In some ways, I suppose I had been rather old school. I chose to strategically carry on my affairs with men in another city. Businessmen in a different decade opted for this route. This was for two reasons. The first was a concession to my homophobic family. I didn't want them finding any evidence in whatever form it took. The second was because of the unique character of the queer community in the place where I grew up. One learned very soon that its numbers were very small and its inclination was often to gossip. Not wishing to constantly cross paths with former lovers, nor intending to be talked about in this way, if I could help it, I took my anonymity to a larger city some distance away.
Occasionally I’d hook up with someone new, as often by word of mouth as by computer, but I mainly saw the same few men over and over again. They knew that a relationship with me was simply out of the question. It was a topic not to be raised under any circumstances, because it caused me as much frustration as it did them. But this doesn’t mean I didn’t leave my mark behind in the city where I grew up. Sex for sex’s sake was rarely an issue for anyone at any time or any place, but sometimes it didn't stop there. I do know of at least three men who fell in love with me. I was never able to return their affections and to this day I still feel guilty that I could not.
One of them attended the same high school that I did. We were both Freshman. He was heavily religious and closeted at the time; though when I learned years later that was gay, I can’t say I was especially surprised. I was less heavily religious, but just as closeted. Since then, I’ve wondered if perhaps he saw something in me that I did not. My mother surely saw something in him that I did not, and made a bizarre euphemistic reference to his personality and style of dress. What she meant, of course, is that she was fairly certain that he was gay and she didn’t want me hanging around him. She was a firm believer in contagious gay syndrome, or perhaps thought that I might be somehow infected by an unsavory aspect of his personality. He wasn’t exactly my type and wouldn’t be now, but I wish I’d have been able to express this to him the proper way, rather than leaving things unresolved.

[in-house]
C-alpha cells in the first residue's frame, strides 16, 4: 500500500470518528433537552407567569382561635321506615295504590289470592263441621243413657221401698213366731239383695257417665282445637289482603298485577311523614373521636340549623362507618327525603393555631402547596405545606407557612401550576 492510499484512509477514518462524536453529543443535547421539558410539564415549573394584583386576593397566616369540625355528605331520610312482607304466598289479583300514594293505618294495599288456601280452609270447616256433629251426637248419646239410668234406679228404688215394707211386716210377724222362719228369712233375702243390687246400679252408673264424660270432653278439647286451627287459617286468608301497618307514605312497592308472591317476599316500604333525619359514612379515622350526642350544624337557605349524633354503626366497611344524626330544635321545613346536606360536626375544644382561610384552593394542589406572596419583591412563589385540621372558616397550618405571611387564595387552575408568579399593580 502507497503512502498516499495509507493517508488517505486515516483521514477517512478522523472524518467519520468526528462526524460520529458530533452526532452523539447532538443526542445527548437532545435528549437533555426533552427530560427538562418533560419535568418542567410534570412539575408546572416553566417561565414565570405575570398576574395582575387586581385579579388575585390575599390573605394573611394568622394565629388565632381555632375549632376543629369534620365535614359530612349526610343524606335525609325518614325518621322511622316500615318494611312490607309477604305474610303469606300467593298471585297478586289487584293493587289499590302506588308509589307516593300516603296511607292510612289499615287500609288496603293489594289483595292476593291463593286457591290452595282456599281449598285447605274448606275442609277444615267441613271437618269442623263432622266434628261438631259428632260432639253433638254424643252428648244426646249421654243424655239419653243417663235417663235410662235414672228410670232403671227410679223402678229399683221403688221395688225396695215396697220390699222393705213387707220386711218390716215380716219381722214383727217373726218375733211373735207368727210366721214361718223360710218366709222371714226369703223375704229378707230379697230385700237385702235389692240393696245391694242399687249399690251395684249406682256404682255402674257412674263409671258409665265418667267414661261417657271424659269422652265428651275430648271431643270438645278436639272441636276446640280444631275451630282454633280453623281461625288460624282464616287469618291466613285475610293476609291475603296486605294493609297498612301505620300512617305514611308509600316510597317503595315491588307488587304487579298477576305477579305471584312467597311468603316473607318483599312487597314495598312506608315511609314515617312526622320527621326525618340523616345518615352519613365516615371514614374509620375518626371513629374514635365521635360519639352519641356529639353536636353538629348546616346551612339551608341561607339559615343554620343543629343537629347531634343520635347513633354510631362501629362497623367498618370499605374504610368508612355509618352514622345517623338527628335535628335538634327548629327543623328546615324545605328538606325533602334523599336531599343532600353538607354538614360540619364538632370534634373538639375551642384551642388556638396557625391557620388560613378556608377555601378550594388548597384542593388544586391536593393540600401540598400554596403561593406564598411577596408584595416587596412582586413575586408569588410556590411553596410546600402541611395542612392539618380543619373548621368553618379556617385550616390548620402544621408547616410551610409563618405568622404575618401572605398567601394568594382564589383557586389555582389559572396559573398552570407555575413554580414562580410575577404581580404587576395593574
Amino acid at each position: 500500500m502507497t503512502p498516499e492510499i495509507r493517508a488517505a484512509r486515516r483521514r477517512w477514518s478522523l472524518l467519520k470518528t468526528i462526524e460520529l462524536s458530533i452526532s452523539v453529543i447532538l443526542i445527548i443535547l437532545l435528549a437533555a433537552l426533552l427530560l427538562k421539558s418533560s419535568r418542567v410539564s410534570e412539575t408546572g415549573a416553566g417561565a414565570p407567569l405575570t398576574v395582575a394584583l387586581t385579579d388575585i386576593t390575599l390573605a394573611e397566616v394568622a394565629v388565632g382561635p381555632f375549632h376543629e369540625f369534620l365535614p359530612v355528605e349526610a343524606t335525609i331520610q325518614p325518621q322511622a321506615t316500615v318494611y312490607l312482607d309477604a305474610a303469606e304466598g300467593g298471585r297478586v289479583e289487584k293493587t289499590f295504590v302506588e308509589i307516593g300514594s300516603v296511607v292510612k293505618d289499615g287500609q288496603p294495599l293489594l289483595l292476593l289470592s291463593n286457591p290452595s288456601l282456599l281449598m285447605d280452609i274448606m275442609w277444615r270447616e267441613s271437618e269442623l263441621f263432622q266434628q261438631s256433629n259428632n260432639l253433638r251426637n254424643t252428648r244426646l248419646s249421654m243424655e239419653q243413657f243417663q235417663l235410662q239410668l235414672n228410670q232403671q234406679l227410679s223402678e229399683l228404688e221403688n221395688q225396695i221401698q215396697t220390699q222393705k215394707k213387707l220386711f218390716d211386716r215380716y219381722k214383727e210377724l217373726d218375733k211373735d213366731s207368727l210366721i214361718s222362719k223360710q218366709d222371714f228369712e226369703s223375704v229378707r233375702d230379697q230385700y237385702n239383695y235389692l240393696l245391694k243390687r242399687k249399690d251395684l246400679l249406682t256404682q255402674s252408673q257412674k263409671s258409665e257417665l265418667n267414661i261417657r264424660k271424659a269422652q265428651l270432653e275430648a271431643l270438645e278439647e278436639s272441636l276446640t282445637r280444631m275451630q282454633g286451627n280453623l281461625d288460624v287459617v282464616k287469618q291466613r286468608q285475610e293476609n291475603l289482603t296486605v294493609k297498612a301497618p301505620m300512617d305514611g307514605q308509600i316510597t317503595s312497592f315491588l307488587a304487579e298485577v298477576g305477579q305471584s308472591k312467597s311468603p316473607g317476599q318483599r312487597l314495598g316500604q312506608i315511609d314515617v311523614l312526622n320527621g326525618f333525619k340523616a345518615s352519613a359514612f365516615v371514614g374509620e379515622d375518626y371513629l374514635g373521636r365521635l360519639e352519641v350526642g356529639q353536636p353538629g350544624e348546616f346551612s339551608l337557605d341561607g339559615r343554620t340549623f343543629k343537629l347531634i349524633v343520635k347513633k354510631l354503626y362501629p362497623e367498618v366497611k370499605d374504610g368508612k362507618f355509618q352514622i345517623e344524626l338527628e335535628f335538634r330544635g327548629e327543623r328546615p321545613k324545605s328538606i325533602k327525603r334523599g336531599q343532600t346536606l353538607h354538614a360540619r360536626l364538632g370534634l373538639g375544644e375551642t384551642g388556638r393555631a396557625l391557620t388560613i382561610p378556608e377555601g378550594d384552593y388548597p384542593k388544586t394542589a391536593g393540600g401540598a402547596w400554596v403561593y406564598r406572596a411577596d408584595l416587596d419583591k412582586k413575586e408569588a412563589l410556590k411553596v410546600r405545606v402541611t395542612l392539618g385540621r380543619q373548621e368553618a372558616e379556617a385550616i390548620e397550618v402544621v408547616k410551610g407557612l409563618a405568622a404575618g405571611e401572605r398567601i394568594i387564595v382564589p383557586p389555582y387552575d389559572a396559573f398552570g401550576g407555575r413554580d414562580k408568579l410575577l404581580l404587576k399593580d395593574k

The next was much older than me. I’ve had many lovers and partners who are several years older than me. We met in church, of all places, and struck up a friendship. He holds the distinction of being the only man who I have ever completely trusted. As is typical for me, the age difference didn’t really faze me, but it did always bother him. He had an on-again, off-again partner with whom he was frequently exasperated but yet unwilling to completely cut off ties. The partner was exceptionally emotionally needy, which is what caused these frequent periods of separation, during which time we would be together. He was particularly sensitive to my own issues, which were more numerous then. And, to be sure, he had his own demons, but tried to keep them to himself. And once again, I simply could not return the same level of affection and adoration granted to me. I suspect he still has these feelings, based on the occasional e-mails I still receive.
The third occurred at the very end of high school, my senior year. I showcased my new guitar skills and vocal confidence at the behest of a math teacher. The teacher had heard me play and requested I perform for the class. Surprisingly, I did a very good job and won the respect and also the flirtations of several of my classmates. This must have been when I first grabbed his attention. But as with the first man I've noted, he was not out yet, nor was I. I saw him years later. He was part of a spoken word performance attached to Pride. He walked up to me like a lover scorned. Oh, I bet you don’t even know who I am. Trust me, I did. On the spur of the moment, I decided to read two recent poems I’d written, which played well with the crowd. They played so well that I unintentionally upstaged the scheduled performer, which would be him. Angry and frustrated, he left the stage without so much as a parting word to me. I have not seen him since, and that was nearly a decade ago.
I’ve never written before about these sorts of things on any public forum. The queer part of me was something I kept quite deliberately hidden because I wanted it to be a secret and also because I was barely able to emotionally process my experiences. Even now, I think of those days with equal parts pain and fondness. I had much to learn about a world unto itself, one that even now is just beginning to open up to outsiders, but still retains its own slightly paranoid ways. No one ever asked me why I felt a need to be discreet and few asked for my telephone number afterwards. But I feel like if there’s going to be greater understanding, it might as well begin with me. There’s a lot more to LGBT identity than Pride parade, marriage rights, and stereotype. I feel that if we truly seek understanding, it will arrive in the form of our stories. So here's a few of mine.